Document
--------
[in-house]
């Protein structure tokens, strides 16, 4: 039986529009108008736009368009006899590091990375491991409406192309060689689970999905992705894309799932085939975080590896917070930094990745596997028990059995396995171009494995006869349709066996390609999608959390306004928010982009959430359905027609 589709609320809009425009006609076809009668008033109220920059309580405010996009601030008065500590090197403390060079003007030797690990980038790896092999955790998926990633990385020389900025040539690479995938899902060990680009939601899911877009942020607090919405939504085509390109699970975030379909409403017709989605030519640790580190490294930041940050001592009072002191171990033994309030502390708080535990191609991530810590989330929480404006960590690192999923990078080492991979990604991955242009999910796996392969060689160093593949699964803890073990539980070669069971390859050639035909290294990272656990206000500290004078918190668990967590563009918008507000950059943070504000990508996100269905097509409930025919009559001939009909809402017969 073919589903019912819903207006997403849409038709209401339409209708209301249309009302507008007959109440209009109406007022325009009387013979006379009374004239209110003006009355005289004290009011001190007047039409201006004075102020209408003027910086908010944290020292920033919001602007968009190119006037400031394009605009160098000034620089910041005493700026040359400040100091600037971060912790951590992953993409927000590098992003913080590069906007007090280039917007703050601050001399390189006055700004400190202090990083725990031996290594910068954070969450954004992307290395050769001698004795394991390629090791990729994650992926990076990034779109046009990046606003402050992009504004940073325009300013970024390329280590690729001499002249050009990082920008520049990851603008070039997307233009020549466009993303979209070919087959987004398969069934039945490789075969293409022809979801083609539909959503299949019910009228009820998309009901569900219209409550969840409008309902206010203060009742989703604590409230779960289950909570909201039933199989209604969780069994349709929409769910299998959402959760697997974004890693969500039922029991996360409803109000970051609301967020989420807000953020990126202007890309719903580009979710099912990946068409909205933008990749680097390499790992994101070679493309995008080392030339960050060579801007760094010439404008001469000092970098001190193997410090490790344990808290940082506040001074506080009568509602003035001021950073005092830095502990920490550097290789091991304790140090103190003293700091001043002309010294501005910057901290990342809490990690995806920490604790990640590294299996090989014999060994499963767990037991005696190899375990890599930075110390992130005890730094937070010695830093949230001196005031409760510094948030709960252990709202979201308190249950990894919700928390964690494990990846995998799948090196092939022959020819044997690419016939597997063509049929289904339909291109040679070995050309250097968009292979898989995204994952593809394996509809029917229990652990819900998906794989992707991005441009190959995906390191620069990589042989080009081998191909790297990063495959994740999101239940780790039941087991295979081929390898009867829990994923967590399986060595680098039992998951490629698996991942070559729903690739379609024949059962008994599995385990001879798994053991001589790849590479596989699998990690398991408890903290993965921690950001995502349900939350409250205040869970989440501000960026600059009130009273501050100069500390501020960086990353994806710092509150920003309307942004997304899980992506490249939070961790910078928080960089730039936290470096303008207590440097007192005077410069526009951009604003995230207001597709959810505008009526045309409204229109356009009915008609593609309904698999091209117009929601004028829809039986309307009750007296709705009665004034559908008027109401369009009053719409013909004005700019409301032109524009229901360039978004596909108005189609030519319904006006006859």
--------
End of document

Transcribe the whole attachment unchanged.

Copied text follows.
[in-house]
């Protein structure tokens, strides 16, 4: 039986529009108008736009368009006899590091990375491991409406192309060689689970999905992705894309799932085939975080590896917070930094990745596997028990059995396995171009494995006869349709066996390609999608959390306004928010982009959430359905027609 589709609320809009425009006609076809009668008033109220920059309580405010996009601030008065500590090197403390060079003007030797690990980038790896092999955790998926990633990385020389900025040539690479995938899902060990680009939601899911877009942020607090919405939504085509390109699970975030379909409403017709989605030519640790580190490294930041940050001592009072002191171990033994309030502390708080535990191609991530810590989330929480404006960590690192999923990078080492991979990604991955242009999910796996392969060689160093593949699964803890073990539980070669069971390859050639035909290294990272656990206000500290004078918190668990967590563009918008507000950059943070504000990508996100269905097509409930025919009559001939009909809402017969 073919589903019912819903207006997403849409038709209401339409209708209301249309009302507008007959109440209009109406007022325009009387013979006379009374004239209110003006009355005289004290009011001190007047039409201006004075102020209408003027910086908010944290020292920033919001602007968009190119006037400031394009605009160098000034620089910041005493700026040359400040100091600037971060912790951590992953993409927000590098992003913080590069906007007090280039917007703050601050001399390189006055700004400190202090990083725990031996290594910068954070969450954004992307290395050769001698004795394991390629090791990729994650992926990076990034779109046009990046606003402050992009504004940073325009300013970024390329280590690729001499002249050009990082920008520049990851603008070039997307233009020549466009993303979209070919087959987004398969069934039945490789075969293409022809979801083609539909959503299949019910009228009820998309009901569900219209409550969840409008309902206010203060009742989703604590409230779960289950909570909201039933199989209604969780069994349709929409769910299998959402959760697997974004890693969500039922029991996360409803109000970051609301967020989420807000953020990126202007890309719903580009979710099912990946068409909205933008990749680097390499790992994101070679493309995008080392030339960050060579801007760094010439404008001469000092970098001190193997410090490790344990808290940082506040001074506080009568509602003035001021950073005092830095502990920490550097290789091991304790140090103190003293700091001043002309010294501005910057901290990342809490990690995806920490604790990640590294299996090989014999060994499963767990037991005696190899375990890599930075110390992130005890730094937070010695830093949230001196005031409760510094948030709960252990709202979201308190249950990894919700928390964690494990990846995998799948090196092939022959020819044997690419016939597997063509049929289904339909291109040679070995050309250097968009292979898989995204994952593809394996509809029917229990652990819900998906794989992707991005441009190959995906390191620069990589042989080009081998191909790297990063495959994740999101239940780790039941087991295979081929390898009867829990994923967590399986060595680098039992998951490629698996991942070559729903690739379609024949059962008994599995385990001879798994053991001589790849590479596989699998990690398991408890903290993965921690950001995502349900939350409250205040869970989440501000960026600059009130009273501050100069500390501020960086990353994806710092509150920003309307942004997304899980992506490249939070961790910078928080960089730039936290470096303008207590440097007192005077410069526009951009604003995230207001597709959810505008009526045309409204229109356009009915008609593609309904698999091209117009929601004028829809039986309307009750007296709705009665004034559908008027109401369009009053719409013909004005700019409301032109524009229901360039978004596909108005189609030519319904006006006859």